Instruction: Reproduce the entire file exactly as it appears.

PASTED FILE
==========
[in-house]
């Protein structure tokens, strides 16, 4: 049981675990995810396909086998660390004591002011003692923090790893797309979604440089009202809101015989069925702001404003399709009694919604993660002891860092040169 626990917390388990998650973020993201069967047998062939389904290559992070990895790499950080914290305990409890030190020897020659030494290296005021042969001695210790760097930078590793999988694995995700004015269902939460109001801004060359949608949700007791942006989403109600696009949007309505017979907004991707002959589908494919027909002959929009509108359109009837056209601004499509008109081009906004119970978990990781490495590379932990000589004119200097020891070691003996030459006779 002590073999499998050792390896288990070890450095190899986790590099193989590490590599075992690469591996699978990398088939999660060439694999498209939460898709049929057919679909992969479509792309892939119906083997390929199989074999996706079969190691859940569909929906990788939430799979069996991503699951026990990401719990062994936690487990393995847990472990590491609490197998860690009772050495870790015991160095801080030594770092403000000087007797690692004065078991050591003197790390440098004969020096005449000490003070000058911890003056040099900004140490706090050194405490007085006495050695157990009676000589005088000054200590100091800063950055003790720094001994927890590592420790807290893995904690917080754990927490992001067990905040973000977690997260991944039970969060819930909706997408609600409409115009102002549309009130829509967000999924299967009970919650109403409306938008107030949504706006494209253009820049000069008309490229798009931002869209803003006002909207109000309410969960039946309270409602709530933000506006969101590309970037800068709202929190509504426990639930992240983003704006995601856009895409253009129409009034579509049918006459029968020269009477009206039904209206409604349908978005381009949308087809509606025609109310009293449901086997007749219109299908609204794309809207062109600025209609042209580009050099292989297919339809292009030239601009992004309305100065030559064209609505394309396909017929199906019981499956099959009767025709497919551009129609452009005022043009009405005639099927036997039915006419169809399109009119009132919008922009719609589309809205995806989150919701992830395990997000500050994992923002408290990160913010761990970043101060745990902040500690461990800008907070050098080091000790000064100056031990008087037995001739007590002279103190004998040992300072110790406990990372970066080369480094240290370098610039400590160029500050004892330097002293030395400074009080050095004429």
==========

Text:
[in-house]
């Protein structure tokens, strides 16, 4: 049981675990995810396909086998660390004591002011003692923090790893797309979604440089009202809101015989069925702001404003399709009694919604993660002891860092040169 626990917390388990998650973020993201069967047998062939389904290559992070990895790499950080914290305990409890030190020897020659030494290296005021042969001695210790760097930078590793999988694995995700004015269902939460109001801004060359949608949700007791942006989403109600696009949007309505017979907004991707002959589908494919027909002959929009509108359109009837056209601004499509008109081009906004119970978990990781490495590379932990000589004119200097020891070691003996030459006779 002590073999499998050792390896288990070890450095190899986790590099193989590490590599075992690469591996699978990398088939999660060439694999498209939460898709049929057919679909992969479509792309892939119906083997390929199989074999996706079969190691859940569909929906990788939430799979069996991503699951026990990401719990062994936690487990393995847990472990590491609490197998860690009772050495870790015991160095801080030594770092403000000087007797690692004065078991050591003197790390440098004969020096005449000490003070000058911890003056040099900004140490706090050194405490007085006495050695157990009676000589005088000054200590100091800063950055003790720094001994927890590592420790807290893995904690917080754990927490992001067990905040973000977690997260991944039970969060819930909706997408609600409409115009102002549309009130829509967000999924299967009970919650109403409306938008107030949504706006494209253009820049000069008309490229798009931002869209803003006002909207109000309410969960039946309270409602709530933000506006969101590309970037800068709202929190509504426990639930992240983003704006995601856009895409253009129409009034579509049918006459029968020269009477009206039904209206409604349908978005381009949308087809509606025609109310009293449901086997007749219109299908609204794309809207062109600025209609042209580009050099292989297919339809292009030239601009992004309305100065030559064209609505394309396909017929199906019981499956099959009767025709497919551009129609452009005022043009009405005639099927036997039915006419169809399109009119009132919008922009719609589309809205995806989150919701992830395990997000500050994992923002408290990160913010761990970043101060745990902040500690461990800008907070050098080091000790000064100056031990008087037995001739007590002279103190004998040992300072110790406990990372970066080369480094240290370098610039400590160029500050004892330097002293030395400074009080050095004429």